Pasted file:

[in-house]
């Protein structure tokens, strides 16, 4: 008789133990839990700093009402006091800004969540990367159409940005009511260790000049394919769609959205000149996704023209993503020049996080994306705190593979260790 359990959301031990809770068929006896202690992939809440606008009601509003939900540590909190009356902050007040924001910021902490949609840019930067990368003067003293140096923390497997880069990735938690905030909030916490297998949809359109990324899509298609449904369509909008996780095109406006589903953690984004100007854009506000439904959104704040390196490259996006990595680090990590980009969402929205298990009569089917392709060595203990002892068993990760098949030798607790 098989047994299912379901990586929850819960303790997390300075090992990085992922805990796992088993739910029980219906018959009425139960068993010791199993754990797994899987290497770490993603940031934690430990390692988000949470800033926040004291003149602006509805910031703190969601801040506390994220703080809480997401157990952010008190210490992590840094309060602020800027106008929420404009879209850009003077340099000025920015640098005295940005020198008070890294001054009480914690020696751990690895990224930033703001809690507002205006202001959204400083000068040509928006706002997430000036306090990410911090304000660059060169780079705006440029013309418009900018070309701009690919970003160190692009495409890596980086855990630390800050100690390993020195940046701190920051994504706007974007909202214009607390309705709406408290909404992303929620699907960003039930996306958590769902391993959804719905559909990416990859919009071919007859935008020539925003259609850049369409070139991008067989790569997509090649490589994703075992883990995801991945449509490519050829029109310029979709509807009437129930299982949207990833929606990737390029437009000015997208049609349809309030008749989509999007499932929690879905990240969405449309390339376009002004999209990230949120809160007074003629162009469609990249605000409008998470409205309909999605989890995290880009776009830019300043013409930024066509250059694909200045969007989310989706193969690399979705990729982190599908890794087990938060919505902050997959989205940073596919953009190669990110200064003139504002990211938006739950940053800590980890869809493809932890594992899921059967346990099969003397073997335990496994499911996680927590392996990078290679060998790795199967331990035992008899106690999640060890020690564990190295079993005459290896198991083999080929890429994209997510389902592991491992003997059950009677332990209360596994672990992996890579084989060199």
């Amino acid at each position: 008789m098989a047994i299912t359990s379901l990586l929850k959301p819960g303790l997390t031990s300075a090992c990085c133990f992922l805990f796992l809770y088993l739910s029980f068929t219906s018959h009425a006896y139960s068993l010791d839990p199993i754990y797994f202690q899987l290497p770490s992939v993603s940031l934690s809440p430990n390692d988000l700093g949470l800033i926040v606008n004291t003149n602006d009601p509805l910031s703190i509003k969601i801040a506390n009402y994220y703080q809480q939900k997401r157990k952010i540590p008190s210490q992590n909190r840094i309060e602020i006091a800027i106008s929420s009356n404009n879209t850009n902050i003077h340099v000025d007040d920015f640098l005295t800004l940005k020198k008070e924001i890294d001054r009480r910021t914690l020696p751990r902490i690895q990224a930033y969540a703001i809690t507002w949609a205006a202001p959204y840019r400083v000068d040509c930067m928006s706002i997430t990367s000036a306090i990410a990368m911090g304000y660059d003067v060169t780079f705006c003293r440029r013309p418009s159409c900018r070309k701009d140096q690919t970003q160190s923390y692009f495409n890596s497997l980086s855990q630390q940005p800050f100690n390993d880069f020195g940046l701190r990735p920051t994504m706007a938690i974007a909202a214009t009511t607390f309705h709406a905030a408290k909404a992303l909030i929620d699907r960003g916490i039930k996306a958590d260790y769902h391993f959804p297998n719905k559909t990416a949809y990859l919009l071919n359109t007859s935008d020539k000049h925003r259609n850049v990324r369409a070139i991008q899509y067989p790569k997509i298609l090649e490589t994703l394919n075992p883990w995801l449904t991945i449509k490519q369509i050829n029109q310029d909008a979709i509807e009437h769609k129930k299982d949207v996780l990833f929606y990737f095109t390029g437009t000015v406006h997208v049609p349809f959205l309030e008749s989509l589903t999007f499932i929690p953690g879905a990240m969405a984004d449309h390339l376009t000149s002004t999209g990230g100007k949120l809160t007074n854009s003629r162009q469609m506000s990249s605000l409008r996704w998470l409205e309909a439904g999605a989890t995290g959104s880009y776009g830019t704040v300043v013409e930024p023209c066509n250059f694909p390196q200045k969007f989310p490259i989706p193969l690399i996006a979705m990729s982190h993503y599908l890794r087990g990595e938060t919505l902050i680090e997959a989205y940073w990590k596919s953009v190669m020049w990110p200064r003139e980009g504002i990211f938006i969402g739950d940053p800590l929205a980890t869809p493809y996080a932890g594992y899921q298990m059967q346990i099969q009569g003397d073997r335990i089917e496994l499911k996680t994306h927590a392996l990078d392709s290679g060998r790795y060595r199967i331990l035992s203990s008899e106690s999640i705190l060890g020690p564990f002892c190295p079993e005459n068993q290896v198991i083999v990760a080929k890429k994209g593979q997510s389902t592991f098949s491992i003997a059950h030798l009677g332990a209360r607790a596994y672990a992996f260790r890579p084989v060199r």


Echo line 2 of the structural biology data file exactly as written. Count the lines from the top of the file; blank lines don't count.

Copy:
């Protein structure tokens, strides 16, 4: 008789133990839990700093009402006091800004969540990367159409940005009511260790000049394919769609959205000149996704023209993503020049996080994306705190593979260790 359990959301031990809770068929006896202690992939809440606008009601509003939900540590909190009356902050007040924001910021902490949609840019930067990368003067003293140096923390497997880069990735938690905030909030916490297998949809359109990324899509298609449904369509909008996780095109406006589903953690984004100007854009506000439904959104704040390196490259996006990595680090990590980009969402929205298990009569089917392709060595203990002892068993990760098949030798607790 098989047994299912379901990586929850819960303790997390300075090992990085992922805990796992088993739910029980219906018959009425139960068993010791199993754990797994899987290497770490993603940031934690430990390692988000949470800033926040004291003149602006509805910031703190969601801040506390994220703080809480997401157990952010008190210490992590840094309060602020800027106008929420404009879209850009003077340099000025920015640098005295940005020198008070890294001054009480914690020696751990690895990224930033703001809690507002205006202001959204400083000068040509928006706002997430000036306090990410911090304000660059060169780079705006440029013309418009900018070309701009690919970003160190692009495409890596980086855990630390800050100690390993020195940046701190920051994504706007974007909202214009607390309705709406408290909404992303929620699907960003039930996306958590769902391993959804719905559909990416990859919009071919007859935008020539925003259609850049369409070139991008067989790569997509090649490589994703075992883990995801991945449509490519050829029109310029979709509807009437129930299982949207990833929606990737390029437009000015997208049609349809309030008749989509999007499932929690879905990240969405449309390339376009002004999209990230949120809160007074003629162009469609990249605000409008998470409205309909999605989890995290880009776009830019300043013409930024066509250059694909200045969007989310989706193969690399979705990729982190599908890794087990938060919505902050997959989205940073596919953009190669990110200064003139504002990211938006739950940053800590980890869809493809932890594992899921059967346990099969003397073997335990496994499911996680927590392996990078290679060998790795199967331990035992008899106690999640060890020690564990190295079993005459290896198991083999080929890429994209997510389902592991491992003997059950009677332990209360596994672990992996890579084989060199």